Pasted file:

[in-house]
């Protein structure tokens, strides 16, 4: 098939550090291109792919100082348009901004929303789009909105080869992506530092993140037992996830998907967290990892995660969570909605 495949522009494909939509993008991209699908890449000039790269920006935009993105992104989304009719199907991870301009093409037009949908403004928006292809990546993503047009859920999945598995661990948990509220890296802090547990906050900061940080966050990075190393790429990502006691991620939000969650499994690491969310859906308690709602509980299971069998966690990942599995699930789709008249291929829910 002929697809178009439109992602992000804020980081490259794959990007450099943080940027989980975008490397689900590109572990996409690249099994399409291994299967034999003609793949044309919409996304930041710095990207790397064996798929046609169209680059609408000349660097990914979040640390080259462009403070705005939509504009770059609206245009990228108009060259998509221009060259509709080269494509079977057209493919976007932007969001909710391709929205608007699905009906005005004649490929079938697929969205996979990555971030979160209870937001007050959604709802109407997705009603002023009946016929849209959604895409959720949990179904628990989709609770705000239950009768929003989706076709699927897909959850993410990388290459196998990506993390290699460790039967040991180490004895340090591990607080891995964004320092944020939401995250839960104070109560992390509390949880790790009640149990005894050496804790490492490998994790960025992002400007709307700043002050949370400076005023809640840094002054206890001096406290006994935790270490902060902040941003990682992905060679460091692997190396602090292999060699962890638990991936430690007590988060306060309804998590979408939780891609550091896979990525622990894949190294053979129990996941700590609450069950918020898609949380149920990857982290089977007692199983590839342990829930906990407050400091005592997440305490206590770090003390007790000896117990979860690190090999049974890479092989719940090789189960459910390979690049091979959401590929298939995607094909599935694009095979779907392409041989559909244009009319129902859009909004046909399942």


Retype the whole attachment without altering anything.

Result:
[in-house]
């Protein structure tokens, strides 16, 4: 098939550090291109792919100082348009901004929303789009909105080869992506530092993140037992996830998907967290990892995660969570909605 495949522009494909939509993008991209699908890449000039790269920006935009993105992104989304009719199907991870301009093409037009949908403004928006292809990546993503047009859920999945598995661990948990509220890296802090547990906050900061940080966050990075190393790429990502006691991620939000969650499994690491969310859906308690709602509980299971069998966690990942599995699930789709008249291929829910 002929697809178009439109992602992000804020980081490259794959990007450099943080940027989980975008490397689900590109572990996409690249099994399409291994299967034999003609793949044309919409996304930041710095990207790397064996798929046609169209680059609408000349660097990914979040640390080259462009403070705005939509504009770059609206245009990228108009060259998509221009060259509709080269494509079977057209493919976007932007969001909710391709929205608007699905009906005005004649490929079938697929969205996979990555971030979160209870937001007050959604709802109407997705009603002023009946016929849209959604895409959720949990179904628990989709609770705000239950009768929003989706076709699927897909959850993410990388290459196998990506993390290699460790039967040991180490004895340090591990607080891995964004320092944020939401995250839960104070109560992390509390949880790790009640149990005894050496804790490492490998994790960025992002400007709307700043002050949370400076005023809640840094002054206890001096406290006994935790270490902060902040941003990682992905060679460091692997190396602090292999060699962890638990991936430690007590988060306060309804998590979408939780891609550091896979990525622990894949190294053979129990996941700590609450069950918020898609949380149920990857982290089977007692199983590839342990829930906990407050400091005592997440305490206590770090003390007790000896117990979860690190090999049974890479092989719940090789189960459910390979690049091979959401590929298939995607094909599935694009095979779907392409041989559909244009009319129902859009909004046909399942």